President Gul says debates over prep schools should not lead to ‘resentment’

Turkish Predisent Abdullah Gül
Turkish Predisent Abdullah Gül


Date posted: November 22, 2013

Turkish President Abdullah Gül has said ongoing debates over a recent controversy over the government’s move to shut down prep schools should not lead to “resentment.”

“There can be discussions during the law-making process. What is important is that these discussions should not result in resentment and sadness. Everyone should voice their opinions. Those making laws within this parliamentarian system will surely take these into consideration,” Gül said on Friday.

Gül’s statements came at a time when the whole country has been locked in a debate surrounding the closure of prep schools and its implications on the education system.

Gül said in earlier comments on the issue that the causes giving rise to these educational institutions that help students prepare for national university and high school admissions tests should be eliminated.

“In fact, the existence of [test-prep] schools parallel to public schools is not good. First, the reasons behind this should be addressed and the need for these institutions should be eliminated,” Gül said on Friday at a press conference in the eastern province of Erzincan.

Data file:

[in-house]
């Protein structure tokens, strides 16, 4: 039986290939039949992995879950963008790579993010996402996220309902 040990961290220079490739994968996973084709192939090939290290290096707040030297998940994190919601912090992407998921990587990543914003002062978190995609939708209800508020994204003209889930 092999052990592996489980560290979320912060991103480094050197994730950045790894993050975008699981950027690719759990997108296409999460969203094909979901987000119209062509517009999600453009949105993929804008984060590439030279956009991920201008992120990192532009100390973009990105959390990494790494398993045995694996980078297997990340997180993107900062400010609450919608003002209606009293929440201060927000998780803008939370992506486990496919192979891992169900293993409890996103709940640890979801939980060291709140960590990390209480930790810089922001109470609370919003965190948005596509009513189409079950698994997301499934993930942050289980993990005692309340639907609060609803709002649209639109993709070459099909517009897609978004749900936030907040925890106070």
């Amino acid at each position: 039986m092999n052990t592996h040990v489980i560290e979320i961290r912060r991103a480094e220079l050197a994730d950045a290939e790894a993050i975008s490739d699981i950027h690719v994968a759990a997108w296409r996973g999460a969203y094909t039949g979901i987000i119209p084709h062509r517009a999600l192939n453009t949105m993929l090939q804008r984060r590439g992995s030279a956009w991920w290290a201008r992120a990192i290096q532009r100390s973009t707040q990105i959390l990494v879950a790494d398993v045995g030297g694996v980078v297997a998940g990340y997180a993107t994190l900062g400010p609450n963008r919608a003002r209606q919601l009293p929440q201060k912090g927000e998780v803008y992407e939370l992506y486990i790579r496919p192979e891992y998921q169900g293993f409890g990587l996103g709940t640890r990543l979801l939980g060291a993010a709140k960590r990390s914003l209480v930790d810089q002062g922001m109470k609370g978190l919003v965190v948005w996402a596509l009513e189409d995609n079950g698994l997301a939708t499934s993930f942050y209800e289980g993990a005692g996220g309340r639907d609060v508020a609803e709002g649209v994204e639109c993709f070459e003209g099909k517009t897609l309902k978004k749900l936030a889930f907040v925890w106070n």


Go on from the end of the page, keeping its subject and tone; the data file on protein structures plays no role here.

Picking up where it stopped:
“This is an issue of supply and demand. I am sure everyone will comment on this issue, including educators,” Gül added.

Speaking to a TV station on Wednesday night, Prime Minister Recep Tayyip Erdoğan said his ruling Justice and Development Party (AK Party) will not back down from its decision to close prep schools despite growing opposition against the move by various segments of the society.

Erdoğan accused critics of the planned prep school ban of making “ugly” and “black propaganda,” with thousands of social media users expressing resentment over his statements.

The government’s plan to ban private tutoring institutions that train students for high school and university entrance exams has divided society and led to fear among some segments of the public that socioeconomic differences may further affect students’ academic achievement after the closure. Many parents who cannot afford to send their children to private schools will face difficulties if the government continues with its plan to transform prep schools into private schools.

Source: Today's Zaman , November 22, 2013


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